Montag, 4. März 2013

Make your web site ready for Windows Phone in 4 steps

My personal web site isn't pretty. It's certainly nothing you would want to look at for any period of time. However, it gets even worse on a mobile. This is what my web site looked when you brought it up on a Windows Phone 7 before:

Web site (before)
Web site (after optimization)
The viewport appears zoomed too far out, the text is out of proportion and the image is way too small. The Windows Phone 7 has a display of 480x800 px², so why doesn't the web site at least display the true size of the pixels?

The answer is: WP7 assumes that web sites are built to display for 1024 px wide. This assumption is reasonable; however, it gets in the way of actually displaying some readable text.

So, what to do? I promised four steps in the title and here they are:
  1. Change doctype to the HTML5 type <!DOCTYPE html>
  2. Set classes and move styles to separate style definition files
  3. Configure media queries for each file
  4. Adjust the viewport and scale to fit 480px width
Changing the doctype to HTML5 means making your life somewhat easier. The WP7 behaves differently towards web sites, when they have that doctype. Also, we need it for step 3, because media queries will be ignored if the doctype declaration is missing.
Set classes and declare them in separate definition files is something everybody should do when they start development. First, move any formatting element like <center> to a proper CSS style. If you used tables for a fixed layout, you'll have to do it again for the mobile. Well, they told you, you shouldn't use tables for layout.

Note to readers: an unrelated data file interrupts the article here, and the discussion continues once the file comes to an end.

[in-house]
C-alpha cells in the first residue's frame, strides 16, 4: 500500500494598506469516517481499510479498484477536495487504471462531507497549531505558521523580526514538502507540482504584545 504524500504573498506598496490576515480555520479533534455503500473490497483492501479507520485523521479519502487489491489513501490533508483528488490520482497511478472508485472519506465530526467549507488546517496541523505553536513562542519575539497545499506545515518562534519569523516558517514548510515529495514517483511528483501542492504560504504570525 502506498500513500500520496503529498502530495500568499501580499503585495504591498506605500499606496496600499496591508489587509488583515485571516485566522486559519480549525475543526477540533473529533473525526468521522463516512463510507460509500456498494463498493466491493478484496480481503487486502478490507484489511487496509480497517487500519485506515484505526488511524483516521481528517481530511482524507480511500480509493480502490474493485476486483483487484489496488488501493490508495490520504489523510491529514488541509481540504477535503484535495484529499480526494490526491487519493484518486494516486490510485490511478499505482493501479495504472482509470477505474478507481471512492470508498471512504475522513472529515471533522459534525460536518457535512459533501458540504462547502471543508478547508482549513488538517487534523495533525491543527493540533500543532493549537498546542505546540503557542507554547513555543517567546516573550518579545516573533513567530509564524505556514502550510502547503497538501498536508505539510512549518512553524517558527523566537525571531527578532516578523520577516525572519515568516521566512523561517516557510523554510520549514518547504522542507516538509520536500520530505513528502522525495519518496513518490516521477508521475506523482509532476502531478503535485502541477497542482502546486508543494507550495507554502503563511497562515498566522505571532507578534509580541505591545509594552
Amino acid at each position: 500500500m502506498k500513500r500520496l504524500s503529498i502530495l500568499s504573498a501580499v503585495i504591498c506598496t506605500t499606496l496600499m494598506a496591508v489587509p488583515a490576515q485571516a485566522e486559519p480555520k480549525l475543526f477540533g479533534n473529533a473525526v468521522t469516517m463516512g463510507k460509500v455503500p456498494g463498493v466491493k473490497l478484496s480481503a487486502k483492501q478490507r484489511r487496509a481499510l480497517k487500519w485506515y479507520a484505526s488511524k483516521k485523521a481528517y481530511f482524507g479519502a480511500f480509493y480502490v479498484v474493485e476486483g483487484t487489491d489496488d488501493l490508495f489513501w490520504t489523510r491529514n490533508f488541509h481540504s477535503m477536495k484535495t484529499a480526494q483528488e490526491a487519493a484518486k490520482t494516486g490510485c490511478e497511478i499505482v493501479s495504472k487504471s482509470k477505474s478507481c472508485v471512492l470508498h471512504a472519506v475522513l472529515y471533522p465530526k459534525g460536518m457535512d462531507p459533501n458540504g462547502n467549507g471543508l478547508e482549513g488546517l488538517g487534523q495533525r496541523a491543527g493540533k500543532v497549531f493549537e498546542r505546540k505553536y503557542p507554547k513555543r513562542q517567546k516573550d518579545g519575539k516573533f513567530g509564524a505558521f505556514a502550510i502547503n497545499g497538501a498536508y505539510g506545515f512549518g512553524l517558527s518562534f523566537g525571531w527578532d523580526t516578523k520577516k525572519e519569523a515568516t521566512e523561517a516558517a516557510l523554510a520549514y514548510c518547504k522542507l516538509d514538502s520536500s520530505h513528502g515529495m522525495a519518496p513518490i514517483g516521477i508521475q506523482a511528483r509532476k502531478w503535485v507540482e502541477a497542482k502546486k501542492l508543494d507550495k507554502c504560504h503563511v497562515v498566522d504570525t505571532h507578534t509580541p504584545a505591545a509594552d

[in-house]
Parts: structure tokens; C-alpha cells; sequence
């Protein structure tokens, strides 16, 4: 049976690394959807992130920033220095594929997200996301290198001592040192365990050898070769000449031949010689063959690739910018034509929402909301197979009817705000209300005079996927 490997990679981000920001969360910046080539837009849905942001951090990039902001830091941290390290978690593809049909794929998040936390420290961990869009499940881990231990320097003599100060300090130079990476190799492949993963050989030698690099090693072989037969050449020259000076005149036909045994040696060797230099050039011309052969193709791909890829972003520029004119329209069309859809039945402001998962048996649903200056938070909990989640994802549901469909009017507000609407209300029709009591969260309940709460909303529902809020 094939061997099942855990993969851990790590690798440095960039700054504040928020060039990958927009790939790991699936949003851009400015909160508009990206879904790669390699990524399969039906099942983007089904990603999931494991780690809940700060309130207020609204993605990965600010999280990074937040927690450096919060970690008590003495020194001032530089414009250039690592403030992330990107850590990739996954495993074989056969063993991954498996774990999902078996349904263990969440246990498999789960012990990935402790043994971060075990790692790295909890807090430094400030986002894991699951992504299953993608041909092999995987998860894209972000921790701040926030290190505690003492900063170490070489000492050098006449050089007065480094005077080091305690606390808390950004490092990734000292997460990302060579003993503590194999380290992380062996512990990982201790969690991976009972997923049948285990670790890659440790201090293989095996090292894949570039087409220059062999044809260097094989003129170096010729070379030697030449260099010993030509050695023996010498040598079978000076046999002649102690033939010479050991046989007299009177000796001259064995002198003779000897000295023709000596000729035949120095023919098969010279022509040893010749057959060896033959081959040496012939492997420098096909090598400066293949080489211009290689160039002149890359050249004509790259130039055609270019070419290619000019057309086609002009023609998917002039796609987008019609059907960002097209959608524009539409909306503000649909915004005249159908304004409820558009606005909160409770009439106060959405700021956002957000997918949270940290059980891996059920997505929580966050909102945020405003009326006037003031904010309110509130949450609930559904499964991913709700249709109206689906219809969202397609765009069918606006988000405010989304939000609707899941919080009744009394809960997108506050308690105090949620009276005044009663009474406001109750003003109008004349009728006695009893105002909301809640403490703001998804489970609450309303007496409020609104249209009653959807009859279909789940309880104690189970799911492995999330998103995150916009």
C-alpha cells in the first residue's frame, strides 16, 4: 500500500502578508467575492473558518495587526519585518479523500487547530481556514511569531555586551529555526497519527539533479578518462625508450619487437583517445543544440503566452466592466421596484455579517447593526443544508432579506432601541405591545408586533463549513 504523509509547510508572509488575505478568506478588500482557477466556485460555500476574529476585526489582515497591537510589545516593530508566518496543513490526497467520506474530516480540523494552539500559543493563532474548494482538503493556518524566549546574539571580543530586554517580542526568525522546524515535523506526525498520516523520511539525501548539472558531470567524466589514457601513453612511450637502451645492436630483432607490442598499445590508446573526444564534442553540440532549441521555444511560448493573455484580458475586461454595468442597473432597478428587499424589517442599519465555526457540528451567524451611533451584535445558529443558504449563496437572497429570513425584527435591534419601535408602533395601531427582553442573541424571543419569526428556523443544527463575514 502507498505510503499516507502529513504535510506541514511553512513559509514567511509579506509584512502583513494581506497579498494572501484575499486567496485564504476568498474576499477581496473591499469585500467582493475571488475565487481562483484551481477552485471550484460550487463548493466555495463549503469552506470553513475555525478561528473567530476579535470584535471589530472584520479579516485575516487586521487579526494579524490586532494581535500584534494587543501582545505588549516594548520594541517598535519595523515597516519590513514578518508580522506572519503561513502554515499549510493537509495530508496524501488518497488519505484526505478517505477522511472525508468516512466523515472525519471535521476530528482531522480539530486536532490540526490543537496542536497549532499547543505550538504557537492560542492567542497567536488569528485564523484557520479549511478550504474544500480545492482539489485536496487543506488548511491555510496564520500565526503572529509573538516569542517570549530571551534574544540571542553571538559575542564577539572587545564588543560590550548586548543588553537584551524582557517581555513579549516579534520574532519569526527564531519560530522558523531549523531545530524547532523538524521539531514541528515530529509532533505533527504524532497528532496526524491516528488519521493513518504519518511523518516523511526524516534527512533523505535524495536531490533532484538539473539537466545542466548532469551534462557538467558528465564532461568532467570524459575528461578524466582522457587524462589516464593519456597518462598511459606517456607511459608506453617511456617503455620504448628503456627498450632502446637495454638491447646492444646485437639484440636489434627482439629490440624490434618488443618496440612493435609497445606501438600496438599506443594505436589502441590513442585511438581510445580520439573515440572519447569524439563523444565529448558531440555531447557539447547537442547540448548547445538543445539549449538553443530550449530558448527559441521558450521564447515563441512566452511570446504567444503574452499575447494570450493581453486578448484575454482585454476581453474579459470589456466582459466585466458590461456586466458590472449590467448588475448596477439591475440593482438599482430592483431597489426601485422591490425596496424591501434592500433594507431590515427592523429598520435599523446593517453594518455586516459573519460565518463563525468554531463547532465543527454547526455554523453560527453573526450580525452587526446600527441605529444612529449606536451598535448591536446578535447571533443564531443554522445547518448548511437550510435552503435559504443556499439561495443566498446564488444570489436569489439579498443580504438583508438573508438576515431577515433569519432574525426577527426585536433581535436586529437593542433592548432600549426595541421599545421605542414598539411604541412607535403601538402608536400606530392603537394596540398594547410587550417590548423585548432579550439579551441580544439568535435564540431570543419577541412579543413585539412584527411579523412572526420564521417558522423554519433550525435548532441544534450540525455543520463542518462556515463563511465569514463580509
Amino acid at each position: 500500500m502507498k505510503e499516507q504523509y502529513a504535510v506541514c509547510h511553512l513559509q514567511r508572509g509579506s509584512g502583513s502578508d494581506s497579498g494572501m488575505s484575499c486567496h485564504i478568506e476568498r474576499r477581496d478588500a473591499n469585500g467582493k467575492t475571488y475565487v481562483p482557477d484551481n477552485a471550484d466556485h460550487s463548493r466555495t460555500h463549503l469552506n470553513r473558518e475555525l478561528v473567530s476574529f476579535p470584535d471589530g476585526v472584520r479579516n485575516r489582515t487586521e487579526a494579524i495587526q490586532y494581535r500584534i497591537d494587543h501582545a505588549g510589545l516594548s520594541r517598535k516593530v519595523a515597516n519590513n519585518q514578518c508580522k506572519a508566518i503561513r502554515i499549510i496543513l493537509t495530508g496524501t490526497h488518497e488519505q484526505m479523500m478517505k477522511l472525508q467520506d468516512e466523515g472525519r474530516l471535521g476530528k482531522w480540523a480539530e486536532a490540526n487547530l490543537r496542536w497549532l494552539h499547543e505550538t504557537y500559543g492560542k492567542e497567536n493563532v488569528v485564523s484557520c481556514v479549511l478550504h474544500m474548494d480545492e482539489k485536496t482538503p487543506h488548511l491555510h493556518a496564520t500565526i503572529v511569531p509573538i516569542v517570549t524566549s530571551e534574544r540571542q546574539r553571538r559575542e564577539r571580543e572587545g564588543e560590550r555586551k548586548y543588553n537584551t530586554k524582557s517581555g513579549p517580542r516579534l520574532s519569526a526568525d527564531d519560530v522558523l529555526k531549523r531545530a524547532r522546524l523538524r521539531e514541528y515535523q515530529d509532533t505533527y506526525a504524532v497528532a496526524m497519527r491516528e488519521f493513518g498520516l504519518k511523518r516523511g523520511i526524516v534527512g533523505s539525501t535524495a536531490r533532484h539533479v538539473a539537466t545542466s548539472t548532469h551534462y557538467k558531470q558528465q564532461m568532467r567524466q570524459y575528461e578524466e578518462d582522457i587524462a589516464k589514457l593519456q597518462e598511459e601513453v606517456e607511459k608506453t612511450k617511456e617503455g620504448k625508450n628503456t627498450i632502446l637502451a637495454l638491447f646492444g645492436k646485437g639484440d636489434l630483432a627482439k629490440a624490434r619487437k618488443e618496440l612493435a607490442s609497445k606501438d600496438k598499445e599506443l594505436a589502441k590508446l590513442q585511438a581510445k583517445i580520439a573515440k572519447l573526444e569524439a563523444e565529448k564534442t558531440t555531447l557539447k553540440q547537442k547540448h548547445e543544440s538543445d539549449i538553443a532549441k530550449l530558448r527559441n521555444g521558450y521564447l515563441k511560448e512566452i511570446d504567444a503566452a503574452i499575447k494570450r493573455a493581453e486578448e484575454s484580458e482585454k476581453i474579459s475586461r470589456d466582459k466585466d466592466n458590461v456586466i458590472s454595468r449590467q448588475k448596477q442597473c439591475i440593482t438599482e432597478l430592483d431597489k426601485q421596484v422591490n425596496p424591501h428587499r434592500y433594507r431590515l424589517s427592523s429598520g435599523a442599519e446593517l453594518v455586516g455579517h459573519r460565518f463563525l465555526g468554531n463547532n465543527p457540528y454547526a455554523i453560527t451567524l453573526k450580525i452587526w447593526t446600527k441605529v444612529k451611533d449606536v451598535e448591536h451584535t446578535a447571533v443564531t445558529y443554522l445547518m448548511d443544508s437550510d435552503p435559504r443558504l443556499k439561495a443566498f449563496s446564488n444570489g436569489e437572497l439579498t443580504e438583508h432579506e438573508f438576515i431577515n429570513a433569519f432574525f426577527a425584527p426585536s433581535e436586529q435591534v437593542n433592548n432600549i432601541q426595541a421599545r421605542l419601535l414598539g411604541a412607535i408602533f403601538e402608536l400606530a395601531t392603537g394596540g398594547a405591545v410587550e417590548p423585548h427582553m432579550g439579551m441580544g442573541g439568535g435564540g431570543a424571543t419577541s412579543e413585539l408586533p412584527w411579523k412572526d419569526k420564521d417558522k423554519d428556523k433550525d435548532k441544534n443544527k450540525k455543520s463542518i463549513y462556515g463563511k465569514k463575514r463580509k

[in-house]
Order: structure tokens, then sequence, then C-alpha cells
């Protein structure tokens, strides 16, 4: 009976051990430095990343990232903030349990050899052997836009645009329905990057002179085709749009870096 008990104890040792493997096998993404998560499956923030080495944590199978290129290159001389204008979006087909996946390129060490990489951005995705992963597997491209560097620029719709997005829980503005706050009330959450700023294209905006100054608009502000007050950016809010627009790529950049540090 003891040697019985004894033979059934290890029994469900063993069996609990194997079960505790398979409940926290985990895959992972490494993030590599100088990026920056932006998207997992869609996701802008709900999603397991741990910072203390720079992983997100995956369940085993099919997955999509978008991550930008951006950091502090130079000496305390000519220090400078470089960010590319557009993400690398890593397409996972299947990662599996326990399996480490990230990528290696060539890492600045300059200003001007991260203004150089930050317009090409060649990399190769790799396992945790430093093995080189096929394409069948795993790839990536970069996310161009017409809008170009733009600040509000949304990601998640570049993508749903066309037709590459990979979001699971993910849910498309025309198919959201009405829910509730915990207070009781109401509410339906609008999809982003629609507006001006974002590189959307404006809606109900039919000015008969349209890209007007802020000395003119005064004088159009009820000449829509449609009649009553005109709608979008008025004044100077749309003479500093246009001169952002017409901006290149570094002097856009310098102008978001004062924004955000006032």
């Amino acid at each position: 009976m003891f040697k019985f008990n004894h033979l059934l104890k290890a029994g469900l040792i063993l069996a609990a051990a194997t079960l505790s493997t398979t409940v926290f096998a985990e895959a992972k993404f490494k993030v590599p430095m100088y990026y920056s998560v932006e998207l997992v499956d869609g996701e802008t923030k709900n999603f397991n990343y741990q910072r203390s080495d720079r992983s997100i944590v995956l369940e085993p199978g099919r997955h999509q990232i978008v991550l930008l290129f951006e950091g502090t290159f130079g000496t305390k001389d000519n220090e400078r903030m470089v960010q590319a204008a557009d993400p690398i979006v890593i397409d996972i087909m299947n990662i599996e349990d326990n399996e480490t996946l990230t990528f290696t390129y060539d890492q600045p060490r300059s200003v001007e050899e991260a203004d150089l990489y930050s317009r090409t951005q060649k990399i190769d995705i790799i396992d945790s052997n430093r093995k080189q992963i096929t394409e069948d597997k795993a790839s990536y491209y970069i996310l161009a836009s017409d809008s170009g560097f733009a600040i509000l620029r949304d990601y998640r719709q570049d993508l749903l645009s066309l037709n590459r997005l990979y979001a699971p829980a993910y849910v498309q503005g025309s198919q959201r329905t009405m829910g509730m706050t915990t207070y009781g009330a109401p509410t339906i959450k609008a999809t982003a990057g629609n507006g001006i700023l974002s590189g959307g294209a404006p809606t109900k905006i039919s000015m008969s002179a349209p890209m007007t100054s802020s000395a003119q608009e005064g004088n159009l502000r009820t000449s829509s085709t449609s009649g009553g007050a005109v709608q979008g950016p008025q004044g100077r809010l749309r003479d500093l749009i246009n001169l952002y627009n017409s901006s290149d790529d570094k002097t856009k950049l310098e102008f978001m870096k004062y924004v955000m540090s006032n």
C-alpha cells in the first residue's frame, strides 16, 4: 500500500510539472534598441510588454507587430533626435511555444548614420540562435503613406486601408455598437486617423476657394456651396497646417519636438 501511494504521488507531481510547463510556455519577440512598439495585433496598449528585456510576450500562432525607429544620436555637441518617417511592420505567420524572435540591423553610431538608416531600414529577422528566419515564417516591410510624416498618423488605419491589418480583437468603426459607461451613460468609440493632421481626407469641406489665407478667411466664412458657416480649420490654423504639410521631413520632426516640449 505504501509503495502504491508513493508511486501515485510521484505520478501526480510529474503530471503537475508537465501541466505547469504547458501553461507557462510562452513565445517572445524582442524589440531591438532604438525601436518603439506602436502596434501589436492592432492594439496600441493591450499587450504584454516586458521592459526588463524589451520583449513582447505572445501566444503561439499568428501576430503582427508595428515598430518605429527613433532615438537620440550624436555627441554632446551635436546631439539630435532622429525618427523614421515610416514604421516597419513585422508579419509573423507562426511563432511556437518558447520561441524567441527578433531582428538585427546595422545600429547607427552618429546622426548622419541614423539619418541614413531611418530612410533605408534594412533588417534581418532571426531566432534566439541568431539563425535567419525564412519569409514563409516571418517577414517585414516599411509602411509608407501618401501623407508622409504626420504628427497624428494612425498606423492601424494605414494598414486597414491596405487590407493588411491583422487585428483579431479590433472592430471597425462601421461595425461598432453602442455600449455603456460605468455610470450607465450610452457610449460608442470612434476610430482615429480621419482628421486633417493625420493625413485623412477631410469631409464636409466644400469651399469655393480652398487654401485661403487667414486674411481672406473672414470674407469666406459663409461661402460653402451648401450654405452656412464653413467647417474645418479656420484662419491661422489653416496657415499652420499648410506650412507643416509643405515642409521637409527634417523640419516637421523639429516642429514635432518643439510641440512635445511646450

Next up, move all the styles to a new file called "layout.css" and set up two media query like this:

<link rel="stylesheet" type="text/css" href="mobile.css" media="only screen and (max-device-width: 480px)" />
<link rel="stylesheet" type="text/css" href="layout.css" media="screen and (min-device-width: 800px)" />

Of course, you can continue to use your existing files and just set the media attribute. That should be easy enough. The file "mobile.css" will contain our layout definitions for the mobile device. Mine looks like this:

* { 
    max-width: 480px;

Up until this point, the website still doesn't display right. The tricky bit was figuring out why. The elements are scaled for 480px, but they still don’t fill the screen. This is because the default viewport on WP7 is 1024 px and not the actual device width. It can be fixed by setting the viewport in a meta tag:

<meta name="viewport" content="width=480px,initial-scale=1.0,user-scalable=yes;">

There we go. I admit my web site is rather minimal, so yours may be a little more tricky to adjust.

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